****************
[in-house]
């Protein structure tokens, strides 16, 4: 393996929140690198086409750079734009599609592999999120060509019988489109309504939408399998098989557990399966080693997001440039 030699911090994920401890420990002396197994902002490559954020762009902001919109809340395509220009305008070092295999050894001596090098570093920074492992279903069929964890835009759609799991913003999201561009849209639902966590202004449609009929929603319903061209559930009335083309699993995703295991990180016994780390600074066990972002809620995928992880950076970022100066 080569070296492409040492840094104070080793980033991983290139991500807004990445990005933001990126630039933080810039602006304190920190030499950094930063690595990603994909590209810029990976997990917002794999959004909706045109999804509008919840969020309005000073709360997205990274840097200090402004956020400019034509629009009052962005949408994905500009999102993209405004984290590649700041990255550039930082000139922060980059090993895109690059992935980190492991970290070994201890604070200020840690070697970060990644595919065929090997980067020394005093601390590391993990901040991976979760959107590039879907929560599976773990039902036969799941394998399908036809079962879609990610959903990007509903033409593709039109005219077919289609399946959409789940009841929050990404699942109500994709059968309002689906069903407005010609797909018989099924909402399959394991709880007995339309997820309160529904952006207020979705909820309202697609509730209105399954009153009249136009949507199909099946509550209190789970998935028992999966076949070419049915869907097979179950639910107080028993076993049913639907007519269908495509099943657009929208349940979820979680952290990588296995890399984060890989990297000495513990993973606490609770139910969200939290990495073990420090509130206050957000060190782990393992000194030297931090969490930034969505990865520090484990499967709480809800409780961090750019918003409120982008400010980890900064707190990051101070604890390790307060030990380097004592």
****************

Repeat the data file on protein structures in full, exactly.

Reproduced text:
[in-house]
């Protein structure tokens, strides 16, 4: 393996929140690198086409750079734009599609592999999120060509019988489109309504939408399998098989557990399966080693997001440039 030699911090994920401890420990002396197994902002490559954020762009902001919109809340395509220009305008070092295999050894001596090098570093920074492992279903069929964890835009759609799991913003999201561009849209639902966590202004449609009929929603319903061209559930009335083309699993995703295991990180016994780390600074066990972002809620995928992880950076970022100066 080569070296492409040492840094104070080793980033991983290139991500807004990445990005933001990126630039933080810039602006304190920190030499950094930063690595990603994909590209810029990976997990917002794999959004909706045109999804509008919840969020309005000073709360997205990274840097200090402004956020400019034509629009009052962005949408994905500009999102993209405004984290590649700041990255550039930082000139922060980059090993895109690059992935980190492991970290070994201890604070200020840690070697970060990644595919065929090997980067020394005093601390590391993990901040991976979760959107590039879907929560599976773990039902036969799941394998399908036809079962879609990610959903990007509903033409593709039109005219077919289609399946959409789940009841929050990404699942109500994709059968309002689906069903407005010609797909018989099924909402399959394991709880007995339309997820309160529904952006207020979705909820309202697609509730209105399954009153009249136009949507199909099946509550209190789970998935028992999966076949070419049915869907097979179950639910107080028993076993049913639907007519269908495509099943657009929208349940979820979680952290990588296995890399984060890989990297000495513990993973606490609770139910969200939290990495073990420090509130206050957000060190782990393992000194030297931090969490930034969505990865520090484990499967709480809800409780961090750019918003409120982008400010980890900064707190990051101070604890390790307060030990380097004592």